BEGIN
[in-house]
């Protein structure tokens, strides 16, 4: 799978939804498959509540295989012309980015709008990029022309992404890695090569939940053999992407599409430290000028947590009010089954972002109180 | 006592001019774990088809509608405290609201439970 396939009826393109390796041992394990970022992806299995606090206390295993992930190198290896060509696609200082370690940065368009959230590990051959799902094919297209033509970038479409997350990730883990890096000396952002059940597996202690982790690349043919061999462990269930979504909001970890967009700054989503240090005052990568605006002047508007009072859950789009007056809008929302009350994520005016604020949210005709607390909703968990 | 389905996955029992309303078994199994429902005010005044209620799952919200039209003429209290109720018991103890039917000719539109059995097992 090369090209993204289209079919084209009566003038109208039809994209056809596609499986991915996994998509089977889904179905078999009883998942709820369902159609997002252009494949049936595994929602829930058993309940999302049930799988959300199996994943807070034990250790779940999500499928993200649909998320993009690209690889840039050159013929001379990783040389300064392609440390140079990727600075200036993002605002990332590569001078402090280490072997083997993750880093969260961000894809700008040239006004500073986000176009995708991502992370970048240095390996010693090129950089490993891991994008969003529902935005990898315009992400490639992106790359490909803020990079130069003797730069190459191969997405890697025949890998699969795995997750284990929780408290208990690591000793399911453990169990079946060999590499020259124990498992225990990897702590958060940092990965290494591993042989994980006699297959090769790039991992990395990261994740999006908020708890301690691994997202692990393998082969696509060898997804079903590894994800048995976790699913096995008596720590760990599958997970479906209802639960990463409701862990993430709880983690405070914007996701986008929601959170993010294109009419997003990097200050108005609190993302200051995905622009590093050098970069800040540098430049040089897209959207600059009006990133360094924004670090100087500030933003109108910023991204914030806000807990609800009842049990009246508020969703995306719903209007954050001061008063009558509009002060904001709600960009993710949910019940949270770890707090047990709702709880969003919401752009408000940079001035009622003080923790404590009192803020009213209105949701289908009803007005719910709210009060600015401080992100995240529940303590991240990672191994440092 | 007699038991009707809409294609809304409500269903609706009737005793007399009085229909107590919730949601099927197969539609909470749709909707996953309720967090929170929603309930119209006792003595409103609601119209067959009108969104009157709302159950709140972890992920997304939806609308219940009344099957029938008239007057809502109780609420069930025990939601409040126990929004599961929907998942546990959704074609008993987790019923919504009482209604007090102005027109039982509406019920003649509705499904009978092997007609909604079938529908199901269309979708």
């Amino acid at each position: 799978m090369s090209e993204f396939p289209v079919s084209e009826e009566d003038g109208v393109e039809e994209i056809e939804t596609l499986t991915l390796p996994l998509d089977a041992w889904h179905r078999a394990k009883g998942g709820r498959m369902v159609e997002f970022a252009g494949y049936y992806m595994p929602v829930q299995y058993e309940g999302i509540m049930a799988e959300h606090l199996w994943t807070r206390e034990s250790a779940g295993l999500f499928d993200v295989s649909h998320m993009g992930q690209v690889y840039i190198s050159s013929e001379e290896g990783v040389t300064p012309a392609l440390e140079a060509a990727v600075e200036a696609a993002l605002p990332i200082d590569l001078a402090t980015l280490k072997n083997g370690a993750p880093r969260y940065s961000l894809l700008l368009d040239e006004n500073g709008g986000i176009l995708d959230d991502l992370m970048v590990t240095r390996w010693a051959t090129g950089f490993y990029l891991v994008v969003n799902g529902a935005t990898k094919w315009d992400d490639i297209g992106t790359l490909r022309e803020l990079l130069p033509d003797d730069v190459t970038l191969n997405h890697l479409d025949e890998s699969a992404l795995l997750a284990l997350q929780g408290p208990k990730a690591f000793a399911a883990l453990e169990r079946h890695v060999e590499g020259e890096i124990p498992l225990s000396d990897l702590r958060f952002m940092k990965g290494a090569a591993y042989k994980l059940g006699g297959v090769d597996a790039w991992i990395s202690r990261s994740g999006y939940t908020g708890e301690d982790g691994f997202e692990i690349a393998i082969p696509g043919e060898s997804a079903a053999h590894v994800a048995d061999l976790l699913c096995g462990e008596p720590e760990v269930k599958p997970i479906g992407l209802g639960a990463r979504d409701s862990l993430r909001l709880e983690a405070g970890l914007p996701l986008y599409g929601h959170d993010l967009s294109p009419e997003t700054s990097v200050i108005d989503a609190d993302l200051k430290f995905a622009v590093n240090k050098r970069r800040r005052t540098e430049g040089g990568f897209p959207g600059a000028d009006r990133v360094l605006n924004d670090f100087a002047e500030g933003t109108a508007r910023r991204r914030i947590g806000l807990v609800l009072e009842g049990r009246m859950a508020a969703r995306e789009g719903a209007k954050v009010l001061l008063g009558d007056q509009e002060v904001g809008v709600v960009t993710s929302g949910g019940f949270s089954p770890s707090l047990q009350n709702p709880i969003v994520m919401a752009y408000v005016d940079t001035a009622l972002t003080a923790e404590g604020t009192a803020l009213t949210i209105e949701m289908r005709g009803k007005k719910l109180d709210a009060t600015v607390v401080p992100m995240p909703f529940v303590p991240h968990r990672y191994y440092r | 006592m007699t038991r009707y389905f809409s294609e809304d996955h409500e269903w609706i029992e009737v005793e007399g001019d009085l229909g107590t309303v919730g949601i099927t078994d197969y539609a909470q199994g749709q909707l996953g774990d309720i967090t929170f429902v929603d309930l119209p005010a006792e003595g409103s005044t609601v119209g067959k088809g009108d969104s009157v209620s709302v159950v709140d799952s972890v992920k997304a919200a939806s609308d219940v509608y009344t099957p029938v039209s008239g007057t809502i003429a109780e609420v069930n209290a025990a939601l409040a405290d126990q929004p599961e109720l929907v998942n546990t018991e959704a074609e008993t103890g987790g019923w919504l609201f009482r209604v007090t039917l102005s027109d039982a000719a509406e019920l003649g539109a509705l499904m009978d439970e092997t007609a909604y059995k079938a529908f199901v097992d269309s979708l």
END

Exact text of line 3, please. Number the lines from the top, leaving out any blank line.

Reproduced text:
């Amino acid at each position: 799978m090369s090209e993204f396939p289209v079919s084209e009826e009566d003038g109208v393109e039809e994209i056809e939804t596609l499986t991915l390796p996994l998509d089977a041992w889904h179905r078999a394990k009883g998942g709820r498959m369902v159609e997002f970022a252009g494949y049936y992806m595994p929602v829930q299995y058993e309940g999302i509540m049930a799988e959300h606090l199996w994943t807070r206390e034990s250790a779940g295993l999500f499928d993200v295989s649909h998320m993009g992930q690209v690889y840039i190198s050159s013929e001379e290896g990783v040389t300064p012309a392609l440390e140079a060509a990727v600075e200036a696609a993002l605002p990332i200082d590569l001078a402090t980015l280490k072997n083997g370690a993750p880093r969260y940065s961000l894809l700008l368009d040239e006004n500073g709008g986000i176009l995708d959230d991502l992370m970048v590990t240095r390996w010693a051959t090129g950089f490993y990029l891991v994008v969003n799902g529902a935005t990898k094919w315009d992400d490639i297209g992106t790359l490909r022309e803020l990079l130069p033509d003797d730069v190459t970038l191969n997405h890697l479409d025949e890998s699969a992404l795995l997750a284990l997350q929780g408290p208990k990730a690591f000793a399911a883990l453990e169990r079946h890695v060999e590499g020259e890096i124990p498992l225990s000396d990897l702590r958060f952002m940092k990965g290494a090569a591993y042989k994980l059940g006699g297959v090769d597996a790039w991992i990395s202690r990261s994740g999006y939940t908020g708890e301690d982790g691994f997202e692990i690349a393998i082969p696509g043919e060898s997804a079903a053999h590894v994800a048995d061999l976790l699913c096995g462990e008596p720590e760990v269930k599958p997970i479906g992407l209802g639960a990463r979504d409701s862990l993430r909001l709880e983690a405070g970890l914007p996701l986008y599409g929601h959170d993010l967009s294109p009419e997003t700054s990097v200050i108005d989503a609190d993302l200051k430290f995905a622009v590093n240090k050098r970069r800040r005052t540098e430049g040089g990568f897209p959207g600059a000028d009006r990133v360094l605006n924004d670090f100087a002047e500030g933003t109108a508007r910023r991204r914030i947590g806000l807990v609800l009072e009842g049990r009246m859950a508020a969703r995306e789009g719903a209007k954050v009010l001061l008063g009558d007056q509009e002060v904001g809008v709600v960009t993710s929302g949910g019940f949270s089954p770890s707090l047990q009350n709702p709880i969003v994520m919401a752009y408000v005016d940079t001035a009622l972002t003080a923790e404590g604020t009192a803020l009213t949210i209105e949701m289908r005709g009803k007005k719910l109180d709210a009060t600015v607390v401080p992100m995240p909703f529940v303590p991240h968990r990672y191994y440092r | 006592m007699t038991r009707y389905f809409s294609e809304d996955h409500e269903w609706i029992e009737v005793e007399g001019d009085l229909g107590t309303v919730g949601i099927t078994d197969y539609a909470q199994g749709q909707l996953g774990d309720i967090t929170f429902v929603d309930l119209p005010a006792e003595g409103s005044t609601v119209g067959k088809g009108d969104s009157v209620s709302v159950v709140d799952s972890v992920k997304a919200a939806s609308d219940v509608y009344t099957p029938v039209s008239g007057t809502i003429a109780e609420v069930n209290a025990a939601l409040a405290d126990q929004p599961e109720l929907v998942n546990t018991e959704a074609e008993t103890g987790g019923w919504l609201f009482r209604v007090t039917l102005s027109d039982a000719a509406e019920l003649g539109a509705l499904m009978d439970e092997t007609a909604y059995k079938a529908f199901v097992d269309s979708l």